Love your informative blog. I’m flying in to San Jose and am trying to hit rio celestial, I know it’s a long way to it, would it be cheaper to rent a car or what other options would you recommend? Thanks in advance!

    1. Hi Ruby, I am sorry that I can’t help but I’ve never been to Rio Celestial. I know that some areas of Costa Rica are not very well connected by bus and it makes sense to rent a car, but if you can find a bus that goes there from San Jose it’ll definitely be cheaper than a car rental (car rental prices are en par with US prices, while the buses cater to locals)

  16. Hi, I’m planning to go to Costa Rica for five nights max in November. I’m traveling solo. I asked an online travel planner for a budget and was charged USD1200, including airport transfers to Liberia airport but not including meals. Is this too much?

    1. Too much, Eva!! You can definitely travel for less. Pick up a Lonely Planet or another guidebook for Costa Rica and it’ll have all the information you need – how to get from A to B, recommended hotels, etc. Seriously Eva you can do it for much less than $1200. I recommend going into an actual bookstore and look through the travel guides before buying one. That way you’ll get a good feel for them.

  17. This is a great blog. Thank you for the tips.
    My husband and I are planning a trip sometime n june this year.

    I was keen on visiting the eastern side- Limon area. What is your take on that? and which towns/ areas would you recommend?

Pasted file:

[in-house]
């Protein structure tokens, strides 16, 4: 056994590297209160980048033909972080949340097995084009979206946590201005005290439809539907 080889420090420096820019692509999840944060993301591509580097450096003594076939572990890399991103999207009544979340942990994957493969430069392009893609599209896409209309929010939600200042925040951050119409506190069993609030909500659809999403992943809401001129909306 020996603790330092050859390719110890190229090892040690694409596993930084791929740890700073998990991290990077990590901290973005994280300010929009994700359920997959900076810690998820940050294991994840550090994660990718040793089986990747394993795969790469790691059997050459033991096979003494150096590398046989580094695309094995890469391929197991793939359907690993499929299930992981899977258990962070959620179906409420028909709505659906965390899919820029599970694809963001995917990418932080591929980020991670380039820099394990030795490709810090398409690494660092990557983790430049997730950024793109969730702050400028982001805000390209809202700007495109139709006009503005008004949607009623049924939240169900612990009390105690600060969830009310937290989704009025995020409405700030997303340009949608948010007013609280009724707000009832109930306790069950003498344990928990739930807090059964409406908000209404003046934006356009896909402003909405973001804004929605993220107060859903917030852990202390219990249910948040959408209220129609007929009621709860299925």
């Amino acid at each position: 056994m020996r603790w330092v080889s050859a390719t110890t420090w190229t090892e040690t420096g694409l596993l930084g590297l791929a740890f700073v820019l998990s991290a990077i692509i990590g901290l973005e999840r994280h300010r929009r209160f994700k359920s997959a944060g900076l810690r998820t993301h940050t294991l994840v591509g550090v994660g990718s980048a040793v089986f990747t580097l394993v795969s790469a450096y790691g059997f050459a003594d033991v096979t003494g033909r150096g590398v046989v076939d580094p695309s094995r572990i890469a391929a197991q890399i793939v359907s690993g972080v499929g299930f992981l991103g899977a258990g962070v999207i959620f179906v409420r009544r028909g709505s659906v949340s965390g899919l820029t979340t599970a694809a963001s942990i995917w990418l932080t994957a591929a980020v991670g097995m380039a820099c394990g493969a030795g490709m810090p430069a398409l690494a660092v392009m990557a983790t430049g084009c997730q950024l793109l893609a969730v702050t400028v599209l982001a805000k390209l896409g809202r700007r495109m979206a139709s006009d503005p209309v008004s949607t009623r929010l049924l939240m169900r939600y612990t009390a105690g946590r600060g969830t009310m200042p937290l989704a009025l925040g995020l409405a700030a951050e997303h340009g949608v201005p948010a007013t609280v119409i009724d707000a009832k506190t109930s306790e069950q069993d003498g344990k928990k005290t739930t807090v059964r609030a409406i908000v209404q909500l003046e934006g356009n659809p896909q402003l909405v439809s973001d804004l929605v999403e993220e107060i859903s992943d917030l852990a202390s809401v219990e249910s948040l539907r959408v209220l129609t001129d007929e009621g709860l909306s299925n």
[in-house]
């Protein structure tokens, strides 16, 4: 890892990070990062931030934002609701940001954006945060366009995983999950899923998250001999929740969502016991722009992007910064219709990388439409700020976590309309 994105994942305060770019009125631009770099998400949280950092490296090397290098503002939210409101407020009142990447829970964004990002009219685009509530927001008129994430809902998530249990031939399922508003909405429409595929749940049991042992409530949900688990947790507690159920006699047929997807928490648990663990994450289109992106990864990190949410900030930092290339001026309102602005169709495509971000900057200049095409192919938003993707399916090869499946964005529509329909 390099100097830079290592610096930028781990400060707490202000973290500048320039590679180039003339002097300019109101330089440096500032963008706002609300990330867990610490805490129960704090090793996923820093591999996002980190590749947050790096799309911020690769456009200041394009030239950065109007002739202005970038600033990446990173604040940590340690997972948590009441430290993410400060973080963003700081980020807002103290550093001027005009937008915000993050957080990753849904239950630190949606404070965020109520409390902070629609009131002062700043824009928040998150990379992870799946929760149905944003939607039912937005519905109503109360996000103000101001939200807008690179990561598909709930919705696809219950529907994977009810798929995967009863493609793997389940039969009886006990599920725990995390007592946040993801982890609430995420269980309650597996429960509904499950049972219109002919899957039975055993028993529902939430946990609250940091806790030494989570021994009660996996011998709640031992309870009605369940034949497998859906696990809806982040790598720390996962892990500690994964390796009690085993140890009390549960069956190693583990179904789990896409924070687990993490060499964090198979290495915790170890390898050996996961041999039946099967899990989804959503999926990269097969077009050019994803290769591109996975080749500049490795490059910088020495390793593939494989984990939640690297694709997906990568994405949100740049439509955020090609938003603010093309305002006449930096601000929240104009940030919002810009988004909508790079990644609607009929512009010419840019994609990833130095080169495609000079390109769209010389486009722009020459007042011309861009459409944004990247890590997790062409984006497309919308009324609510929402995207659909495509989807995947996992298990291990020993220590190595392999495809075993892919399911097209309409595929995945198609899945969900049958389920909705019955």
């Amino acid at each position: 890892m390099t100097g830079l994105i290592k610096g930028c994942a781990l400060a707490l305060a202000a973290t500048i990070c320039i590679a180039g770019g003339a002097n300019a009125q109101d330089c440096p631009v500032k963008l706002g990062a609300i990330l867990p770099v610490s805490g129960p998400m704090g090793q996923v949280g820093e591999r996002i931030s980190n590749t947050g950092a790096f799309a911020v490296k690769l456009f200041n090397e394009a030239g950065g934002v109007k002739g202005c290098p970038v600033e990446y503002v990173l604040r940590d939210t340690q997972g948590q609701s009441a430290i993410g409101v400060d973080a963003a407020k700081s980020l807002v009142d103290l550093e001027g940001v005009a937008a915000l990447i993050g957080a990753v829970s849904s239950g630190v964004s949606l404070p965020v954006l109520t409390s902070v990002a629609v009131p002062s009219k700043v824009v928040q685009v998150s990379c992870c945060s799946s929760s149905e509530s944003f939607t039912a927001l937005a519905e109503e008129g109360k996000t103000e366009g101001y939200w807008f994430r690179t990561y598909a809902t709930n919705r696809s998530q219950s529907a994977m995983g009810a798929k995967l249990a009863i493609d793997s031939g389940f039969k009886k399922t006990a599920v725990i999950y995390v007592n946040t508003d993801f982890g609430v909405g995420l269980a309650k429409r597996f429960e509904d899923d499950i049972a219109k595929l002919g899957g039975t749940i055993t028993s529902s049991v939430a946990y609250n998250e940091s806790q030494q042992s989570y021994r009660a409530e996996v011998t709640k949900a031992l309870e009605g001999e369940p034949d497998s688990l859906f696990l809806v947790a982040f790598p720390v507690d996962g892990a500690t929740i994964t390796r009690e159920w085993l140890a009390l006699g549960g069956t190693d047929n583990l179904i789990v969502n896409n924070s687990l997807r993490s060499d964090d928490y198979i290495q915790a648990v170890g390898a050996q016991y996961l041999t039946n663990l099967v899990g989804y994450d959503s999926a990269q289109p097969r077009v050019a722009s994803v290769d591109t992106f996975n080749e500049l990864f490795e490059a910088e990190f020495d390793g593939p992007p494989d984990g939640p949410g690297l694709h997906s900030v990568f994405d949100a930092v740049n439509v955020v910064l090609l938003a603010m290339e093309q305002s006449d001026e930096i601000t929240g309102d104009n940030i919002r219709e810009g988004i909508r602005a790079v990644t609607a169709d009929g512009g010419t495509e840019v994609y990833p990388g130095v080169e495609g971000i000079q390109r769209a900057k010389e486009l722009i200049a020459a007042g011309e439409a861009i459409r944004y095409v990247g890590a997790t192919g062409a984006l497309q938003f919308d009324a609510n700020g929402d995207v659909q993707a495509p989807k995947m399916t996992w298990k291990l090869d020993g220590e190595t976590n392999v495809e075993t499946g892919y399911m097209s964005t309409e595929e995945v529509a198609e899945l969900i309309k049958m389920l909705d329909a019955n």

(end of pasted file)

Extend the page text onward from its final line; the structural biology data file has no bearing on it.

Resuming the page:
We are not people who do a lot of water activities, but we love the ocean and nature

    1. Thanks so much! I think you’ll love Cahuita (there’s also a lovely National Park right by the ocean there) and the tiny village of Manzanillo, which is very close to the Panamanian border. Limon itself is about an hour north of Cahuita and is a rather ugly port town. In between Cahuita and Manzanillo you have Puerto Viejo, the most touristy town on Costa Rica’s Caribbean coast. There are buses from San Jose straight to Puerto Viejo. I think they stop in Cahuita along the way, we got off the bus there. Puerto Viejo might be a bit too touristy for you but there are plenty of places where you can rent bicycles for long bike rides along the coast, and there is a jaguar rescue center nearby with lots of wildlife. I think you might also want to check out the Sloth Sanctuary north of Cahuita.

  18. There are so many great options there for all budgets! We stayed in a gorgeous hotel while we were there but we met people staying in hostels in Jaco that provided awesome access on a budget. Eating at local spots is a great tip – so much good, fresh local food to be had without breaking the bank!

  19. I totally agree with all of these, it’s very well known how the travel costs for Costa Rica increased and that discouraged a lot of travelers. Great job sharing these tips, this will definitely help a lot of travelers feeling a bit reluctant to go due to the costs. It’s still possible to stay on budget, my best bet is to stick with locals!